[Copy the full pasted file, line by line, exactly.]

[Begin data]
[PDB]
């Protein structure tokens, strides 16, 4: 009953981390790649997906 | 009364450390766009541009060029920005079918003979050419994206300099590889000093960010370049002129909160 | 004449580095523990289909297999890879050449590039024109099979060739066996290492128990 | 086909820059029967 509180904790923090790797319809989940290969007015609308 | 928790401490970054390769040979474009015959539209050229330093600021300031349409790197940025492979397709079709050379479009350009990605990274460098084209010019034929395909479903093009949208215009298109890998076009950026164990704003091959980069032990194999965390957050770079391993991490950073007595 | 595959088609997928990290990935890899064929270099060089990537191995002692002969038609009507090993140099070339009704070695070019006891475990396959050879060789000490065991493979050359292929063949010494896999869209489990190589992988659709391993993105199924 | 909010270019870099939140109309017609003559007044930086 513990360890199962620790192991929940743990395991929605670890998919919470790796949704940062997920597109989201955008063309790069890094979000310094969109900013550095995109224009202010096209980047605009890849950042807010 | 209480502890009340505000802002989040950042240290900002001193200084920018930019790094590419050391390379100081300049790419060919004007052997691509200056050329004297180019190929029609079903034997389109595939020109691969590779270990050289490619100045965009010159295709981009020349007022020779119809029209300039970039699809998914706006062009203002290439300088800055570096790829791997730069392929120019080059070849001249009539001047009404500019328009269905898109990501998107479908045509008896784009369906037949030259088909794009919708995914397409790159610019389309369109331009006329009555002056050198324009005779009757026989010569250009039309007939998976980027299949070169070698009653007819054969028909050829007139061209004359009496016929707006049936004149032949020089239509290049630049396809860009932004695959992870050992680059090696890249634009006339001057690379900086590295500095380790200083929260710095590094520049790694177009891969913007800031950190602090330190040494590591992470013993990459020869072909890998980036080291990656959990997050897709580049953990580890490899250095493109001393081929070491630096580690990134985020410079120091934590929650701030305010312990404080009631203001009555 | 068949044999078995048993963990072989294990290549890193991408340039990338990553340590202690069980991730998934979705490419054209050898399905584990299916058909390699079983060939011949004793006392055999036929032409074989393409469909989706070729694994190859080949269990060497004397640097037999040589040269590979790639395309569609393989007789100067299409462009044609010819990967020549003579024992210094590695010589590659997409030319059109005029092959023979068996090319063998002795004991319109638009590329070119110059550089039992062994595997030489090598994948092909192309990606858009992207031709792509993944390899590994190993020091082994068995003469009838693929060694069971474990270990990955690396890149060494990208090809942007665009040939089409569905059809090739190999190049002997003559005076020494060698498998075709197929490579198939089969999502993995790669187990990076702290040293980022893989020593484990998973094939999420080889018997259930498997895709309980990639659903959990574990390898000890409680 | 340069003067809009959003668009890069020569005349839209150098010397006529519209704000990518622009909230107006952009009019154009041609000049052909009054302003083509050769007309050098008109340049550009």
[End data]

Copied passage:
[PDB]
């Protein structure tokens, strides 16, 4: 009953981390790649997906 | 009364450390766009541009060029920005079918003979050419994206300099590889000093960010370049002129909160 | 004449580095523990289909297999890879050449590039024109099979060739066996290492128990 | 086909820059029967 509180904790923090790797319809989940290969007015609308 | 928790401490970054390769040979474009015959539209050229330093600021300031349409790197940025492979397709079709050379479009350009990605990274460098084209010019034929395909479903093009949208215009298109890998076009950026164990704003091959980069032990194999965390957050770079391993991490950073007595 | 595959088609997928990290990935890899064929270099060089990537191995002692002969038609009507090993140099070339009704070695070019006891475990396959050879060789000490065991493979050359292929063949010494896999869209489990190589992988659709391993993105199924 | 909010270019870099939140109309017609003559007044930086 513990360890199962620790192991929940743990395991929605670890998919919470790796949704940062997920597109989201955008063309790069890094979000310094969109900013550095995109224009202010096209980047605009890849950042807010 | 209480502890009340505000802002989040950042240290900002001193200084920018930019790094590419050391390379100081300049790419060919004007052997691509200056050329004297180019190929029609079903034997389109595939020109691969590779270990050289490619100045965009010159295709981009020349007022020779119809029209300039970039699809998914706006062009203002290439300088800055570096790829791997730069392929120019080059070849001249009539001047009404500019328009269905898109990501998107479908045509008896784009369906037949030259088909794009919708995914397409790159610019389309369109331009006329009555002056050198324009005779009757026989010569250009039309007939998976980027299949070169070698009653007819054969028909050829007139061209004359009496016929707006049936004149032949020089239509290049630049396809860009932004695959992870050992680059090696890249634009006339001057690379900086590295500095380790200083929260710095590094520049790694177009891969913007800031950190602090330190040494590591992470013993990459020869072909890998980036080291990656959990997050897709580049953990580890490899250095493109001393081929070491630096580690990134985020410079120091934590929650701030305010312990404080009631203001009555 | 068949044999078995048993963990072989294990290549890193991408340039990338990553340590202690069980991730998934979705490419054209050898399905584990299916058909390699079983060939011949004793006392055999036929032409074989393409469909989706070729694994190859080949269990060497004397640097037999040589040269590979790639395309569609393989007789100067299409462009044609010819990967020549003579024992210094590695010589590659997409030319059109005029092959023979068996090319063998002795004991319109638009590329070119110059550089039992062994595997030489090598994948092909192309990606858009992207031709792509993944390899590994190993020091082994068995003469009838693929060694069971474990270990990955690396890149060494990208090809942007665009040939089409569905059809090739190999190049002997003559005076020494060698498998075709197929490579198939089969999502993995790669187990990076702290040293980022893989020593484990998973094939999420080889018997259930498997895709309980990639659903959990574990390898000890409680 | 340069003067809009959003668009890069020569005349839209150098010397006529519209704000990518622009909230107006952009009019154009041609000049052909009054302003083509050769007309050098008109340049550009």